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Honored Advisor

Kitchen worktop?

In planning this kitchen remodel for the fall, I have come to a decision point that I would appreciate some Inputt on from trusted friends. Mike and I are in good agreement about some things like relocating one of the FIVE doorways into this small space. Since he cooks as much or more then I do, it is only fair to make sure we are on the same page.

One thing we really need is a bit more worktop and cabinet/ drawer storage, and a few more wall- hung storage shelves. I have
considered adding some base cabinets, but wouldn't be able to match countertops from seven years ago. I have found a workbench at Sam's, stainless with a heavy wooden top that would work in well.
If has four drawers and a nice wide cabinet, and even better, is set on casters. Without any effort, and at roughly a fourth of the
cost of cabinets to try tomatch what's already there, plus no worries about finding a matching top, I can gain a 48- inch worktop for
baking and dairy processing, like my yogurt and cheese making.
Leaving the casters off, the height of the work surface would drop roughly 5-6 inches. Given that I am just a a hair over 5'2"' , standard cabinets are too high to work on comfortably, especially for kneading and rolling out in baking. With Mike at six feet tall, I
wouldn't want to have lower cabinets everywhere, but it sure would be nice for me for the baking/ dairy functions he never performs
I am not worried about the " look". There is a lot of exposed steel and black iron in this kitchen as it will look fine. I know a real workbench is built up strong enough for the heavy stand mixer, and the drawers won't sag under the weight of kitchen tools, if they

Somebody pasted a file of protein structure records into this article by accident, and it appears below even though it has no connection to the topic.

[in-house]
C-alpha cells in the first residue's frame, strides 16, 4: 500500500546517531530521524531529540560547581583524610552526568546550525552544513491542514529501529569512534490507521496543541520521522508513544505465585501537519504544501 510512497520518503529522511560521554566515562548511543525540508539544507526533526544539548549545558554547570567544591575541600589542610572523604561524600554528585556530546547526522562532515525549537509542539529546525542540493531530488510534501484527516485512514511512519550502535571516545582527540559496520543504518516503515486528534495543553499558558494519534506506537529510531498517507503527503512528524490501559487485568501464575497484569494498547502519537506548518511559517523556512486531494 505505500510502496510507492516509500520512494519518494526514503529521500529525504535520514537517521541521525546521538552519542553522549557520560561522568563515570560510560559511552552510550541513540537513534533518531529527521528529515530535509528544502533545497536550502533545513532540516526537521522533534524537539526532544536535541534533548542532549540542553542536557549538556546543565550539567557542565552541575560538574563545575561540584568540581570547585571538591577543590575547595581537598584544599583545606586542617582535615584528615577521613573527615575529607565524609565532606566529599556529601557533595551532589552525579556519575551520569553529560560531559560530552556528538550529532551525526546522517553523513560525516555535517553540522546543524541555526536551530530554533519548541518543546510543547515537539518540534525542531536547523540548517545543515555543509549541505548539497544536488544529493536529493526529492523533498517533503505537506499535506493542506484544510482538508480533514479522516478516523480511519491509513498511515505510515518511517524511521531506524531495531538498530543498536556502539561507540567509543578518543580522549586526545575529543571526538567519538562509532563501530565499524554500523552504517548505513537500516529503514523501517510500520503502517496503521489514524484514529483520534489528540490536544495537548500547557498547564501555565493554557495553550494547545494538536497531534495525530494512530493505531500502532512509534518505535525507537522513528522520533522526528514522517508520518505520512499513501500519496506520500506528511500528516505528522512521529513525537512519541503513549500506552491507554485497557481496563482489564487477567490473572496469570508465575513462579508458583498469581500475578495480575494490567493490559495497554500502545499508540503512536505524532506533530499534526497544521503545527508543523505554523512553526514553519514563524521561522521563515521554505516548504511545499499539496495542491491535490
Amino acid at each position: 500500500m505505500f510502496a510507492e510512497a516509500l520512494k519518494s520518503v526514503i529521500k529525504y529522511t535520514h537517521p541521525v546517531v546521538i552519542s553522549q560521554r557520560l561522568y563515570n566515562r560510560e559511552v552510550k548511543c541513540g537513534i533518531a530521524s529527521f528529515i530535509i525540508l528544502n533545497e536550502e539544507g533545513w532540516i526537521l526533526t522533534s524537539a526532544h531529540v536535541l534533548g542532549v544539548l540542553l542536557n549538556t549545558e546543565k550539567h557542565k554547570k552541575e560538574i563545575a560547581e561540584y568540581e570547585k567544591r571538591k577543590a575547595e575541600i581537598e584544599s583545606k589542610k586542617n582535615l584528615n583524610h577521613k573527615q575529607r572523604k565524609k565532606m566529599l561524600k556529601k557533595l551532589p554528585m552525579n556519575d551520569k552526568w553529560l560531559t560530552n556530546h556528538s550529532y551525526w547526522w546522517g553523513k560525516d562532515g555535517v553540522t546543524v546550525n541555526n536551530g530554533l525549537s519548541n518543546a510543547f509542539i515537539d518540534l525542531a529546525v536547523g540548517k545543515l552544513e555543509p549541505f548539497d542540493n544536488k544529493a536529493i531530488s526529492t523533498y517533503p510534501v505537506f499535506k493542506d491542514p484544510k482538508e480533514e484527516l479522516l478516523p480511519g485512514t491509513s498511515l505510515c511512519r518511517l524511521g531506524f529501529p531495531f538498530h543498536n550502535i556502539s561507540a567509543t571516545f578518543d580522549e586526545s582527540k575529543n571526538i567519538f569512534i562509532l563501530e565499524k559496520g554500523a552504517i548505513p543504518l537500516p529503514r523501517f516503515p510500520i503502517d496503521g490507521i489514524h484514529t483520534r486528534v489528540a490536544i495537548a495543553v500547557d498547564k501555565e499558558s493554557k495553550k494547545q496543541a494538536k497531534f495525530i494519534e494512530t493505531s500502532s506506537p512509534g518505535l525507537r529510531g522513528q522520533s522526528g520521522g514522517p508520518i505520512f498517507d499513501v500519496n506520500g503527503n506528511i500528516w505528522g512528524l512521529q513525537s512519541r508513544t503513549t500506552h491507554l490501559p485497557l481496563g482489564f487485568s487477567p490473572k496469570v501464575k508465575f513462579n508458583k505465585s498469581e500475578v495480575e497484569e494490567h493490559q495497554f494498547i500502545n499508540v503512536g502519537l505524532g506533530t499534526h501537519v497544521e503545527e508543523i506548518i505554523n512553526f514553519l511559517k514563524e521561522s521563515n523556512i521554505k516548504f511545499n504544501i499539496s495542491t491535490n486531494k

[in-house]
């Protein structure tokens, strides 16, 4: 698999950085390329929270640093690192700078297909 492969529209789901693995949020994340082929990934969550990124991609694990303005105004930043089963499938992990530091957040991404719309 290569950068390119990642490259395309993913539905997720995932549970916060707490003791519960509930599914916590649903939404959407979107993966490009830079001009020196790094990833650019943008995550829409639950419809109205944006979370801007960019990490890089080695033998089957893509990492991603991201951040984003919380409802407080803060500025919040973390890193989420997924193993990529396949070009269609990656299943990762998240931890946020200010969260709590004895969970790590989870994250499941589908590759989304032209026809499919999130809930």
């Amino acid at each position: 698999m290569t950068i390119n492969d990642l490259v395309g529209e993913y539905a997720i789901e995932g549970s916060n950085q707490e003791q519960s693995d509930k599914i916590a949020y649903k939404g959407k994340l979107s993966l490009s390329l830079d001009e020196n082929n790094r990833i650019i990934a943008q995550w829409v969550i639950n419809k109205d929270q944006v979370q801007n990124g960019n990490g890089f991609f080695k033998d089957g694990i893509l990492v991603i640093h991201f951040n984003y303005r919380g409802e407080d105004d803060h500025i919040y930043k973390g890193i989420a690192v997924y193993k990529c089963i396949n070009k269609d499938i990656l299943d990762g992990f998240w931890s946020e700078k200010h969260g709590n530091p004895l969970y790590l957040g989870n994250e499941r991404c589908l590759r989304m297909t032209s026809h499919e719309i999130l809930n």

can hold wrenches and such. Anything comparatively strong in a purchased island is outrageously expensive, and looks too refined for my taste.
Worst case is, I try it, don't like it, and have a nice workbench for the garage for under $200. Best case is, I get a great work cabinet and save over a thousand bucks. I have done enough of such cross- purposing things over the years here to feel comfortable with
buying the cabinet while Sam has it in stock, and store it until October, when the work is scheduled.

It is almost too easy a choice to make. I am afraid I am missing some potential downside here. Like the look, the quality, the price
and the flexibility.
I am planning to use another maple block top over one more small prep area, and I cannot see any reason not to use this one under my mixer, dough board, etc. It would not be in direct food contact, even though it is fi usher smooth enough to wipe down well if it did. No sink in this work area. Shallow wall grid and cubby storage right above, and deep wooden shelf above that for flour, sugar and meal canisters.
Opinions? Advice?
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4 Replies
Senior Contributor

Re: Kitchen worktop?

That sounds like a wonderful idea for an island. I have considered that option if I ever build a house myself. Would have to raise the counters anyway for my height. Who really can afford good quality cabinets when the shelving units at Sam's will do?

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Honored Advisor

Re: Kitchen worktop?